73. Fooding

I try not to write about food too much. I feel like recipes have been done to death. I cook a lot but usually don’t measure anything or remember what I did. When I do share a recipe, usually it is something very delicious, photogenic and unusual. But for the unusual bit, I feel I need to clarify that I am not trying to elevate food to something beyond future contents of a digestive tract.

The pretentious menu has been done to death.

Here’s an example:

An Inspired Lunch

Jullet pie with sustainably-harvested Telagon foam

Getrique packets with wild-caught Vendalier Quib

Etruscan Fraibettes with iced Huuje

I mean, I’ve been mildly entertained by Top Chef/various Food Network shows and eaten at nice restaurants, but good grief: it’s JUST FOOD, PEOPLE! By the way, all of the capitalized words in my “Inspired Lunch” menu are words that I just made up. Hopefully you didn’t already try and google any of them AHAHHAHA. Click here if you want more of my diatribe about food blogging.

So why do I feel the need for disclaimers and “I’m not a foodie!” proclamations? Because I am drawn to the unusual vegetables in seed catalogues. I share the varieties on this site and I find the names and the histories of unusual vegetable varieties to be quite interesting. It has nothing to do with eating or food (well it does, but…)

Patisson Golden Marbre Scallop Squash

Patisson Golden Marbre Scallop Squash

aka Potentially Pompous squash. But it is just squash. Tastes the same as any yellow summer squash. Half my yard is a garden. That is edible. Which has everything to do with eating and food. But still. Gardening is a different thing than “fooding”.

Yellow Wonder Wild Strawberry Bloom

Yellow Wonder Wild Strawberry Bloom

Little Jaune Paille de Vertus onions

Little Jaune Paille de Vertus onions

Strawberry plants and Violet de Provence artichoke plants still very green

Strawberry plants and Violet de Provence artichoke plants still very green

Sorghum. Love how the stalk in the background looks like a shadow of the one in the foreground. And the background is the grey sky.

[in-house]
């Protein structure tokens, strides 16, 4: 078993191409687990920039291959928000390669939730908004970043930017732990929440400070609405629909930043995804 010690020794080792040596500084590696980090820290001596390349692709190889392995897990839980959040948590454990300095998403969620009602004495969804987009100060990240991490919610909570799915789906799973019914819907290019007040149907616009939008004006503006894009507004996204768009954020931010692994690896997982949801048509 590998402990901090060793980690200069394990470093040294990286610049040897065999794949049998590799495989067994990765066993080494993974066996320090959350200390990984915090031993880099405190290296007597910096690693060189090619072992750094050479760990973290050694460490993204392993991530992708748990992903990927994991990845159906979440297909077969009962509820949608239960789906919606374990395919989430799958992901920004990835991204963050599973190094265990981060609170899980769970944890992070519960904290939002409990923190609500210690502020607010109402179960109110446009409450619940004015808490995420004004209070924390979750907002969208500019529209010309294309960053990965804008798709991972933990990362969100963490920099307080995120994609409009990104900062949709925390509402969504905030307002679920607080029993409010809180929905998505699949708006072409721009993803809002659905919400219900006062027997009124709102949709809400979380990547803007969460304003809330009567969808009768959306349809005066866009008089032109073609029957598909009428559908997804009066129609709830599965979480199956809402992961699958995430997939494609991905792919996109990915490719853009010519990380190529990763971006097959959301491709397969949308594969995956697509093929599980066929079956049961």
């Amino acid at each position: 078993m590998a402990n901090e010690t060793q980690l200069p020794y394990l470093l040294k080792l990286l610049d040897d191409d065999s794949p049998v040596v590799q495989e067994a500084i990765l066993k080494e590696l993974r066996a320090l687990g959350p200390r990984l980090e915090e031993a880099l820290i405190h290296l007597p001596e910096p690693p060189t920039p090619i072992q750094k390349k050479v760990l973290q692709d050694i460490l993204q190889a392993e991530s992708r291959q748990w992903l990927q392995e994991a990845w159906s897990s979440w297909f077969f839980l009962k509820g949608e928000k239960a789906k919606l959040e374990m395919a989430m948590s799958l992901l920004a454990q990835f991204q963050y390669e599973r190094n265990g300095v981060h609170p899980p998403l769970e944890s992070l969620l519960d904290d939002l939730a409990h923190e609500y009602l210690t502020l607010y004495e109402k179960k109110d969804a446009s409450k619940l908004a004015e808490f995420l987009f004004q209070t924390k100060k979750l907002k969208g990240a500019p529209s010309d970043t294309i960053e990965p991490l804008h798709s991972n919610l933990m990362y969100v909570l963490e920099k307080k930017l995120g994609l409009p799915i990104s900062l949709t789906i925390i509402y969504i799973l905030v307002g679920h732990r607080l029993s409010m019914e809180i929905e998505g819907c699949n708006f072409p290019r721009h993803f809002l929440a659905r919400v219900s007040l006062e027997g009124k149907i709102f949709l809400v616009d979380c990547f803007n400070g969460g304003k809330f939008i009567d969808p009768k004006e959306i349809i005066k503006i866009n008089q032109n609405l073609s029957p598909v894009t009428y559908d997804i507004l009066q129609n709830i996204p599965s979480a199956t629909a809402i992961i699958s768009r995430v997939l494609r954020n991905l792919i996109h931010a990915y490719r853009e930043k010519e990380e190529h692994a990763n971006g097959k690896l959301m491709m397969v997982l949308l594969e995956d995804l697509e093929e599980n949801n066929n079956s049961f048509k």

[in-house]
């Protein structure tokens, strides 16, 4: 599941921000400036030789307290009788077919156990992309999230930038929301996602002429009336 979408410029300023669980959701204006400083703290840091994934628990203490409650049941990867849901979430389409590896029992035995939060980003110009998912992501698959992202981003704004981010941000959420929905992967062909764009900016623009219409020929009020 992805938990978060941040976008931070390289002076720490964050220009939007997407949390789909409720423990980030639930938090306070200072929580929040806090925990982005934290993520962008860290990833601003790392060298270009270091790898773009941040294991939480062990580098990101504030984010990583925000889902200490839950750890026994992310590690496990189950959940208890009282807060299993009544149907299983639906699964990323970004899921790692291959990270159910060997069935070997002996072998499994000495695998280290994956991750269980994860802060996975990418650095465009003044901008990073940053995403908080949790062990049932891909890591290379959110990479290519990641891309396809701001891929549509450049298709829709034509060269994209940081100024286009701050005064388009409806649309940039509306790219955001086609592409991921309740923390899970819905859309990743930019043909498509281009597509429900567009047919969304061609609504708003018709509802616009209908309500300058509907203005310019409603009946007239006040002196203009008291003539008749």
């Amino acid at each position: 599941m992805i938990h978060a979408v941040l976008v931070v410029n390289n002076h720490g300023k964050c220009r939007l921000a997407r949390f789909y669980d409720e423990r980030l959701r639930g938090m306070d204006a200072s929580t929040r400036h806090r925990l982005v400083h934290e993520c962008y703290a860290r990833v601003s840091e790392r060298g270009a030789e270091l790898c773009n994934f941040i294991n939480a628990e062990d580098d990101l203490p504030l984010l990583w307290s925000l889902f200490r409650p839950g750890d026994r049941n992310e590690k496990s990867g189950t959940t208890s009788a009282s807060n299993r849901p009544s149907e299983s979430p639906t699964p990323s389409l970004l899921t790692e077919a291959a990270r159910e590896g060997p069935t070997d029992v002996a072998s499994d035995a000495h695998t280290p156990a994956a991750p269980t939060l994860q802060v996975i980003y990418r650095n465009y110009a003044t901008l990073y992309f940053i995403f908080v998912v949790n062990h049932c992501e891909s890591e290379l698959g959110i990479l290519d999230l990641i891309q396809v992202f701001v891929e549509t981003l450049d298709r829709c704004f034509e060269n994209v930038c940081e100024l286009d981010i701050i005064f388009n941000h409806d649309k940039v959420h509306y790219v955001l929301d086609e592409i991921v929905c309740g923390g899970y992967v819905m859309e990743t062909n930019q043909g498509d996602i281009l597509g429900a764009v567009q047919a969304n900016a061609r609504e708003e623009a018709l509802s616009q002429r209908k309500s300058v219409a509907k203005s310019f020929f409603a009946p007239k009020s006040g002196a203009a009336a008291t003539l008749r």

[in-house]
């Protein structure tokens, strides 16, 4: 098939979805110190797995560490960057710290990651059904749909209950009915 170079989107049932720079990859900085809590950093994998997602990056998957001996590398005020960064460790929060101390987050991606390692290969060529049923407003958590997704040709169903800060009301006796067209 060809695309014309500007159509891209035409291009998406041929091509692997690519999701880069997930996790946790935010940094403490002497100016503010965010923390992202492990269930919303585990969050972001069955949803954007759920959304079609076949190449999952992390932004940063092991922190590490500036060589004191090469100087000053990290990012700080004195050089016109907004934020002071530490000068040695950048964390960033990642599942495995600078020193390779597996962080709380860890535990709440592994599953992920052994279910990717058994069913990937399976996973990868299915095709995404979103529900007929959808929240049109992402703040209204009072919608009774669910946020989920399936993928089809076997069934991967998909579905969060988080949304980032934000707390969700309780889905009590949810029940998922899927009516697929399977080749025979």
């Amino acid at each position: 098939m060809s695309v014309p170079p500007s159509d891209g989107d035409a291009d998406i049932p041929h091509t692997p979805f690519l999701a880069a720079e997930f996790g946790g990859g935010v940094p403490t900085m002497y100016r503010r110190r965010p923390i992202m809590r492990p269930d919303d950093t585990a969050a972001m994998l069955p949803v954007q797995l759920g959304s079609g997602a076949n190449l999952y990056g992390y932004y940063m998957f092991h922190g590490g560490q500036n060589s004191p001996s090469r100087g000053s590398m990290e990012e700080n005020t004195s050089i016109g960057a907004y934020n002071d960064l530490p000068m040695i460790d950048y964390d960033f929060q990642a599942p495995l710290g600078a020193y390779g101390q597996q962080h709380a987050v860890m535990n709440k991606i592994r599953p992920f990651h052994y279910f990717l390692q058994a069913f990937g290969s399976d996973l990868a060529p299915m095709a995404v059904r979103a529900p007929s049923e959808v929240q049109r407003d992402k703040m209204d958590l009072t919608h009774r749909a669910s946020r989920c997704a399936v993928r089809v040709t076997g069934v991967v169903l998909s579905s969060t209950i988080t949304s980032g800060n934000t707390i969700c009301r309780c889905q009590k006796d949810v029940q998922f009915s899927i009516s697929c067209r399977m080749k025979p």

Sorghum. Love how the stalk in the background looks like a shadow of the one in the foreground. And the background is the grey sky.

Rainbow Swiss Chard

Rainbow Swiss Chard

Food. The clover, not the leaves.

Food. The clover, not the leaves.

Eventually food:

Plum Tree One

Plum Tree One

Plum Tree Two

Plum Tree Two

Clockwise from left: Oregano, asparagus, pea, garlic shoots and the tiny yellow flower is an arugula bloom

Clockwise from left: Oregano, asparagus, pea, garlic shoots and the tiny yellow flower is an arugula bloom

Belgian White Carrot

Belgian White Carrot

Nasturtium

Nasturtium

Not food. That's a stick.

Not food. That’s a stick.

Not food. Blue feather on a yellow leaf.

Not food. Blue feather on a yellow leaf.

Not food. Leaves. But I bet there's lots of foods to forage in the woods!

Not food. Leaves. But I bet there’s lots of foods to forage in the woods!

Eater of food. (The Spy getting ready to go to wrestling practice)

Eater of food. (The Spy getting ready to go to wrestling practice)

Now that I’ve gotten the lengthy disclaimers out of the way, I am going to share a recipe. For an extremely simple soup. The Spy saw I had made this tonight and said “Yesss! I’m going to want seconds. And thirds.” Which I think is saying a lot for something that involves kale.

Kale and Mushroom Soup

Kale and Mushroom Soup